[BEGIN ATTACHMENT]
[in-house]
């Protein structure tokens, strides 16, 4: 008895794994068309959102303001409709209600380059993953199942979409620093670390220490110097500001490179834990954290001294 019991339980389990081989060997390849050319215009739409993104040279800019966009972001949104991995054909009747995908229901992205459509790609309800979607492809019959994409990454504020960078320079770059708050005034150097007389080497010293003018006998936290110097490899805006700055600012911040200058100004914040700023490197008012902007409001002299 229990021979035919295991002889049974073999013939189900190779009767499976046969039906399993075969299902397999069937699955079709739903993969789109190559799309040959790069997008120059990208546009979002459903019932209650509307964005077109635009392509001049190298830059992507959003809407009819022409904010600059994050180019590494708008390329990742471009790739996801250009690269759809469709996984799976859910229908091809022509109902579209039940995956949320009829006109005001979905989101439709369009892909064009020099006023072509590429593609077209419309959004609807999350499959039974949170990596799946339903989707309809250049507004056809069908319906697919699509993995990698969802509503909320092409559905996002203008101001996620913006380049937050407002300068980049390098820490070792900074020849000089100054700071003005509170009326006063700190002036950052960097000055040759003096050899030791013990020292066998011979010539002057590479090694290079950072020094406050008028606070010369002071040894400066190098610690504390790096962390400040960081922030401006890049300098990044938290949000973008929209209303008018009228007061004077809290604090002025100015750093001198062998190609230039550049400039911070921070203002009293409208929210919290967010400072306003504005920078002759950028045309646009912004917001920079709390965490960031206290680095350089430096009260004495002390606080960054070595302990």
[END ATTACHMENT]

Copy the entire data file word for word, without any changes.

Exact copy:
[in-house]
């Protein structure tokens, strides 16, 4: 008895794994068309959102303001409709209600380059993953199942979409620093670390220490110097500001490179834990954290001294 019991339980389990081989060997390849050319215009739409993104040279800019966009972001949104991995054909009747995908229901992205459509790609309800979607492809019959994409990454504020960078320079770059708050005034150097007389080497010293003018006998936290110097490899805006700055600012911040200058100004914040700023490197008012902007409001002299 229990021979035919295991002889049974073999013939189900190779009767499976046969039906399993075969299902397999069937699955079709739903993969789109190559799309040959790069997008120059990208546009979002459903019932209650509307964005077109635009392509001049190298830059992507959003809407009819022409904010600059994050180019590494708008390329990742471009790739996801250009690269759809469709996984799976859910229908091809022509109902579209039940995956949320009829006109005001979905989101439709369009892909064009020099006023072509590429593609077209419309959004609807999350499959039974949170990596799946339903989707309809250049507004056809069908319906697919699509993995990698969802509503909320092409559905996002203008101001996620913006380049937050407002300068980049390098820490070792900074020849000089100054700071003005509170009326006063700190002036950052960097000055040759003096050899030791013990020292066998011979010539002057590479090694290079950072020094406050008028606070010369002071040894400066190098610690504390790096962390400040960081922030401006890049300098990044938290949000973008929209209303008018009228007061004077809290604090002025100015750093001198062998190609230039550049400039911070921070203002009293409208929210919290967010400072306003504005920078002759950028045309646009912004917001920079709390965490960031206290680095350089430096009260004495002390606080960054070595302990």